For the superstitious, thirteen is hardly an auspicious number.  And, as those of you who’ve read my blog post at Book Pregnant know, a novel more than three months past its release can start to get lost in the shuffle, leaving its author with a case of the not-so-new-anymore blues.  Call me a cockeyed optimist but I choose to face the thirteen-week anniversary of the release of The Sister Queens with a list of thirteen reasons (in no particular order) that I am grateful to be JUST WHERE AND WHEN I AM.

1.  My day started with this touching shout out from fellow writer Joey Francisco.  Joey reminds us that reading can transport people—even people oppressed by pain and illness—and she challenges authors to “pay it forward” by donating a copy of their work to the book cart at their local hospital.  What a timely reminder of the magic of fiction, and what a fantastic service idea!

2.  Reviewers have been generous.  To date The Sister Queens has received more than three-dozen very positive reviews.  Most recently, The School Library Journal declared:

Word on the street (rather, consensus among historical fiction bloggers) is that this is an author to watch whose book is a page-turner, fast-paced, emotional, passionate, well-written and carefully researched.”

3.  The Fans are FANTASTIC.  I am constantly hearing from new people who love my book and support my writing.  Readers, your notes, direct messages, and tweets mean so very much.  Thank you.  Thirteen weeks on, I am still receiving photos from Queen Spotters around the country.  Got another picture of The Sister Queens lounging on a bed inMaine just this past weekend.

4.  I’ve been invited to be a Presenting Author at the 2012 Baltimore Book Festival.  What better way to spend the last weekend in September?  I will be participating in a number of panels including a discussion of “Trends in Historical Fiction” and (oh JOY) a reconstitution of the “Sex and the Historical Novelist” panel that Kate Quinn, Stephanie Dray and I created for our triple-author appearance in April

5.  I hit my all-time high Amazon ranking for The Sister Queens in trade paperback on my twelve-week anniversary!  Looks like buzz is building sales even if The Sister Queens is not a “new release” anymore.

6.  High fives, hand-holding and the occasional shoulder as needed from fellow writers make a solitary profession less so.  I’ve never been in a more supportive profession.  From the marvelous writers whose blurbs grace The Sister Queen’s cover, to the twenty-nine fellow members of my debut author group, Book Pregnant, the past thirteen weeks have been full of fellow writers willing to lend an ear or a hand as I navigated my debut.  Talk about renewed faith in mankind.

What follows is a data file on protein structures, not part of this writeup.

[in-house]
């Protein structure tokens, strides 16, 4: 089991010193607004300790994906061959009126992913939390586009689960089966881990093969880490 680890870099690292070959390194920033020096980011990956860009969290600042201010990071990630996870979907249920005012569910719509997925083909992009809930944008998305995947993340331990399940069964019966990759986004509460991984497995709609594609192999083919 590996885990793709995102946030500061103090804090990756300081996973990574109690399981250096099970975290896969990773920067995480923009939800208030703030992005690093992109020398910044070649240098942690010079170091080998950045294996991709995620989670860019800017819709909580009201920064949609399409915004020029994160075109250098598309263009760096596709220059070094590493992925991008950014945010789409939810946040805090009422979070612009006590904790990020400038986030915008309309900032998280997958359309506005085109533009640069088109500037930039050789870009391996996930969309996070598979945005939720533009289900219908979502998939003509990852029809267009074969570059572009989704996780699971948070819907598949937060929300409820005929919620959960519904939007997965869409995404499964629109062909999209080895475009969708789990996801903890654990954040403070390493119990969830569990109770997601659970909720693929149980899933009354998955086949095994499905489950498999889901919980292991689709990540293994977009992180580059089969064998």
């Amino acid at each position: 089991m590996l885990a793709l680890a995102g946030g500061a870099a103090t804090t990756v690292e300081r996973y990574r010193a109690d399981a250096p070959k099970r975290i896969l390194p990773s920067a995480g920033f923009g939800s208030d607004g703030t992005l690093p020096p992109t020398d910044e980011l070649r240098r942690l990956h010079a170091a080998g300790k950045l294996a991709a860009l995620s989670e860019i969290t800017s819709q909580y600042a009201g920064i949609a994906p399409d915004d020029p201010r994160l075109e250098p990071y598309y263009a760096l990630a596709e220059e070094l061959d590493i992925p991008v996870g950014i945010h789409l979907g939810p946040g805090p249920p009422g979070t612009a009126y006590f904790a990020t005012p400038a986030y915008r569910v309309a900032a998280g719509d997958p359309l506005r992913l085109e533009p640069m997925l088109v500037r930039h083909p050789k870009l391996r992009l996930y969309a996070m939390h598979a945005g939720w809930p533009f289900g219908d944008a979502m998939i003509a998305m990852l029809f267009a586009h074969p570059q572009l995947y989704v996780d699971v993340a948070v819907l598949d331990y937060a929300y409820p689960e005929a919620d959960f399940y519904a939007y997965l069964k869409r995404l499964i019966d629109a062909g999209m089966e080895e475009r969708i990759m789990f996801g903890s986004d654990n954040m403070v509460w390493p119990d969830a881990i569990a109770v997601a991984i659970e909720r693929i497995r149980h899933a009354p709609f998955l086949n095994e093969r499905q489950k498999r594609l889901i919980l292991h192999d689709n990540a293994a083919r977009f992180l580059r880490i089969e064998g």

7.  Team Sophie rocked the postcards.  Team Sophie is made up of readers who signed on to share their enthusiasm about The Sister Queens.  Their first mission was mailing a few custom postcards to recommend the novel to friends.  Team S, you all made a serious dent in my pile of postcards :) and I don’t doubt for a moment that the buzz you generated caused an uptick in sales.

8.  Book clubs made me feel welcome.  I am now a book-club veteran with both live and skype appearances under my belt (here’s a picture of the Georgia club that provided my first skype date).  A chance to discuss the themes and characters in my novel—that’s like chocolate, red wine and good sex all rolled into one. Bless you book clubs. Bless you.

9.  My wip (work in progress) feeds my need.  Sometimes I love it.  Other times . . . it makes me feel like I am trapped under something heavy.  But the truth is I can’t live without the magical time-traveling rush I get from writing.  So I am happy for my current manuscript which keeps me cocooned in the 16th century.

10.  My family reminds me there are more important things in life than how many words I write each day.  When the muse doesn’t cooperate and I descend from my office grumpy and fershimmeled the faces of my husband and children remind me the day is still a success in other, more important, ways.  And when the muse does cooperate and I forget about making dinner, I am grateful that my family rolls with it (generally) without complaint.

11.  The twenty-five readers who reviewed The Sister Queens on Amazon, and the many more who reviewed it on Goodreads took the time to make a difference.  You have powerful voices and help others make reading and purchasing decisions.  Particularly at Amazon your numbers move algorithms, influencing how often and where my book is recommended to other visitors. Thanks!

12.  Nearly 300 people have “liked” either my book page or my author page at Facebook :)

13.  My agent and my editor had faith in me (and in The Sister Queens).  That faith permitted me to step on the roller-coaster that is publication.  It’s been a wild ride so far, but I haven’t thrown up yet! That’s something isn’t it?

Here’s to the next thirteen weeks with all their triumphs and trials!